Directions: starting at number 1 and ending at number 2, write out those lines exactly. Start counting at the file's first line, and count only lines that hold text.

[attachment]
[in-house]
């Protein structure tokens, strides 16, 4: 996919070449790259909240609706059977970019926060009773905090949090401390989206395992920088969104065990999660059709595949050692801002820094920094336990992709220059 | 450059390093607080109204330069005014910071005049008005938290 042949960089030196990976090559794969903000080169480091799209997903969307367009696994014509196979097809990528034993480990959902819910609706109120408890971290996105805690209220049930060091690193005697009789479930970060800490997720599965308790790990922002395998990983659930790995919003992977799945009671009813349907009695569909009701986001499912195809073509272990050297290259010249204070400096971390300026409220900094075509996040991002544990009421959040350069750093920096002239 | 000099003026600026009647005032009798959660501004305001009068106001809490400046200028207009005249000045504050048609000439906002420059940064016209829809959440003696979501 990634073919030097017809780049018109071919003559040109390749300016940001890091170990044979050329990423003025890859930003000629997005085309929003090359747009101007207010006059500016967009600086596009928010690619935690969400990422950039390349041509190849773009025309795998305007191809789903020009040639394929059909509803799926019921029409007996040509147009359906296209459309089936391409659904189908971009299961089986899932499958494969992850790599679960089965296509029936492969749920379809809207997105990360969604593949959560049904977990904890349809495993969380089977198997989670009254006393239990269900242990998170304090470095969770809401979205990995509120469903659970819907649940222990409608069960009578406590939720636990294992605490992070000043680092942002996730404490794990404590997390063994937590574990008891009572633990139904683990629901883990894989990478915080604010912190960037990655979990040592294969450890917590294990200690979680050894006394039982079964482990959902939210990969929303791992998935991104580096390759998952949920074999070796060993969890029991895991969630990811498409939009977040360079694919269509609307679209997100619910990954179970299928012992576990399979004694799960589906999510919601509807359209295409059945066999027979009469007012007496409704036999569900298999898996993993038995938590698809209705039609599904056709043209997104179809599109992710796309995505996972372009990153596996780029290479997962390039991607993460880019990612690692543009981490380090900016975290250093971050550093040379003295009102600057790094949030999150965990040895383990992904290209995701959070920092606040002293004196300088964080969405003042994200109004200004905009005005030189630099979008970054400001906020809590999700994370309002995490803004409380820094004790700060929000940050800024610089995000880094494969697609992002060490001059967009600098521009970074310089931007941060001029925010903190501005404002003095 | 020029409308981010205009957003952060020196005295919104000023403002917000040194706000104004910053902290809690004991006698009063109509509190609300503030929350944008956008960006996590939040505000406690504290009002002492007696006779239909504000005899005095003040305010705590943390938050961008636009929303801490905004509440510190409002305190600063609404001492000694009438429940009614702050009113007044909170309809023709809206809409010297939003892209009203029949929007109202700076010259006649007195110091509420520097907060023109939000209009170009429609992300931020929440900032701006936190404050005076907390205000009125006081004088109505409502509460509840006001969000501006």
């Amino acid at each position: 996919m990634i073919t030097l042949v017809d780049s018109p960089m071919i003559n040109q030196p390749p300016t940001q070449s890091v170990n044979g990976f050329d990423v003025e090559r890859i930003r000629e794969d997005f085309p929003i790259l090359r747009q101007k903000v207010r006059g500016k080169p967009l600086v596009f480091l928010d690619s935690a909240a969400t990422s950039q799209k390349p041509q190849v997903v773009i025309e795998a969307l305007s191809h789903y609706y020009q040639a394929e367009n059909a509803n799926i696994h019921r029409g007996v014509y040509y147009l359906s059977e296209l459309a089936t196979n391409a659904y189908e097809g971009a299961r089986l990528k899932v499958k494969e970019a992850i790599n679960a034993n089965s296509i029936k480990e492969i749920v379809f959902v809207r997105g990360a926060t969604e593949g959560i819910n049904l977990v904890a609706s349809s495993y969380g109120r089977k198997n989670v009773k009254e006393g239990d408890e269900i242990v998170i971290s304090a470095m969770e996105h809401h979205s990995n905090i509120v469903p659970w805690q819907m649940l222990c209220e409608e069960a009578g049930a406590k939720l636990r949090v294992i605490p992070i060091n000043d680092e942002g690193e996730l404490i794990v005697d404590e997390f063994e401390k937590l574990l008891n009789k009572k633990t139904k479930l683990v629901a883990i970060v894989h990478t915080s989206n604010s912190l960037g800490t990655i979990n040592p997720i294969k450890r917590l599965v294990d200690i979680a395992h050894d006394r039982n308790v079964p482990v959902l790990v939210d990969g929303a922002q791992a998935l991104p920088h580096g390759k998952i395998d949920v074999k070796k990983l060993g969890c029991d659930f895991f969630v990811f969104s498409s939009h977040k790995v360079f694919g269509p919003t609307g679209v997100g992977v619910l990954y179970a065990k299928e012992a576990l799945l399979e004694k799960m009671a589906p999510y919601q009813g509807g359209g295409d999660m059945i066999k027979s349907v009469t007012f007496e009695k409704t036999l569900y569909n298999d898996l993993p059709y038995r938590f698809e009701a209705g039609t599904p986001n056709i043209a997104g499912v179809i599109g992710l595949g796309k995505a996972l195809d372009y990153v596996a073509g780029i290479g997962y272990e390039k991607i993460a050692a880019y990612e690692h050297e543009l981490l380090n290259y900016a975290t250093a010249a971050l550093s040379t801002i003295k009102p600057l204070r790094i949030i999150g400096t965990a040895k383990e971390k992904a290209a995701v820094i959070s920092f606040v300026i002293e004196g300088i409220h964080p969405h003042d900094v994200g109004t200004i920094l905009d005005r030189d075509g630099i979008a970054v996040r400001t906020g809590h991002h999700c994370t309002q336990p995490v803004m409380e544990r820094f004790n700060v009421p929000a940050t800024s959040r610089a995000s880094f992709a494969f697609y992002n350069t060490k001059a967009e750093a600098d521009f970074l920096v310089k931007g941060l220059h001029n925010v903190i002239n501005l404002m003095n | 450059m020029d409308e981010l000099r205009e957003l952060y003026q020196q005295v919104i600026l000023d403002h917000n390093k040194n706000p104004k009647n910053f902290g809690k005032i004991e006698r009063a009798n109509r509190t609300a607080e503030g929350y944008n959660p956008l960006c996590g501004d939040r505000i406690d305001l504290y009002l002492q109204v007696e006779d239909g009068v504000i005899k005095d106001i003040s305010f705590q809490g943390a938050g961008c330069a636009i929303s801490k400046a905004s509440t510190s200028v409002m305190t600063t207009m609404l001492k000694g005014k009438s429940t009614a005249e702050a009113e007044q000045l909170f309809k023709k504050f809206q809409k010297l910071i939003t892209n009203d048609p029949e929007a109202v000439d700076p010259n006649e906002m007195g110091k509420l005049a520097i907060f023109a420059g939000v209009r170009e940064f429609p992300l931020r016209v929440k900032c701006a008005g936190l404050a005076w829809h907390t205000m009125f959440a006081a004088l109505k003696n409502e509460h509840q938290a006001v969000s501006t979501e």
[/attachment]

[in-house]
């Protein structure tokens, strides 16, 4: 996919070449790259909240609706059977970019926060009773905090949090401390989206395992920088969104065990999660059709595949050692801002820094920094336990992709220059 | 450059390093607080109204330069005014910071005049008005938290 042949960089030196990976090559794969903000080169480091799209997903969307367009696994014509196979097809990528034993480990959902819910609706109120408890971290996105805690209220049930060091690193005697009789479930970060800490997720599965308790790990922002395998990983659930790995919003992977799945009671009813349907009695569909009701986001499912195809073509272990050297290259010249204070400096971390300026409220900094075509996040991002544990009421959040350069750093920096002239 | 000099003026600026009647005032009798959660501004305001009068106001809490400046200028207009005249000045504050048609000439906002420059940064016209829809959440003696979501 990634073919030097017809780049018109071919003559040109390749300016940001890091170990044979050329990423003025890859930003000629997005085309929003090359747009101007207010006059500016967009600086596009928010690619935690969400990422950039390349041509190849773009025309795998305007191809789903020009040639394929059909509803799926019921029409007996040509147009359906296209459309089936391409659904189908971009299961089986899932499958494969992850790599679960089965296509029936492969749920379809809207997105990360969604593949959560049904977990904890349809495993969380089977198997989670009254006393239990269900242990998170304090470095969770809401979205990995509120469903659970819907649940222990409608069960009578406590939720636990294992605490992070000043680092942002996730404490794990404590997390063994937590574990008891009572633990139904683990629901883990894989990478915080604010912190960037990655979990040592294969450890917590294990200690979680050894006394039982079964482990959902939210990969929303791992998935991104580096390759998952949920074999070796060993969890029991895991969630990811498409939009977040360079694919269509609307679209997100619910990954179970299928012992576990399979004694799960589906999510919601509807359209295409059945066999027979009469007012007496409704036999569900298999898996993993038995938590698809209705039609599904056709043209997104179809599109992710796309995505996972372009990153596996780029290479997962390039991607993460880019990612690692543009981490380090900016975290250093971050550093040379003295009102600057790094949030999150965990040895383990992904290209995701959070920092606040002293004196300088964080969405003042994200109004200004905009005005030189630099979008970054400001906020809590999700994370309002995490803004409380820094004790700060929000940050800024610089995000880094494969697609992002060490001059967009600098521009970074310089931007941060001029925010903190501005404002003095 | 020029409308981010205009957003952060020196005295919104000023403002917000040194706000104004910053902290809690004991006698009063109509509190609300503030929350944008956008960006996590939040505000406690504290009002002492007696006779239909504000005899005095003040305010705590943390938050961008636009929303801490905004509440510190409002305190600063609404001492000694009438429940009614702050009113007044909170309809023709809206809409010297939003892209009203029949929007109202700076010259006649007195110091509420520097907060023109939000209009170009429609992300931020929440900032701006936190404050005076907390205000009125006081004088109505409502509460509840006001969000501006």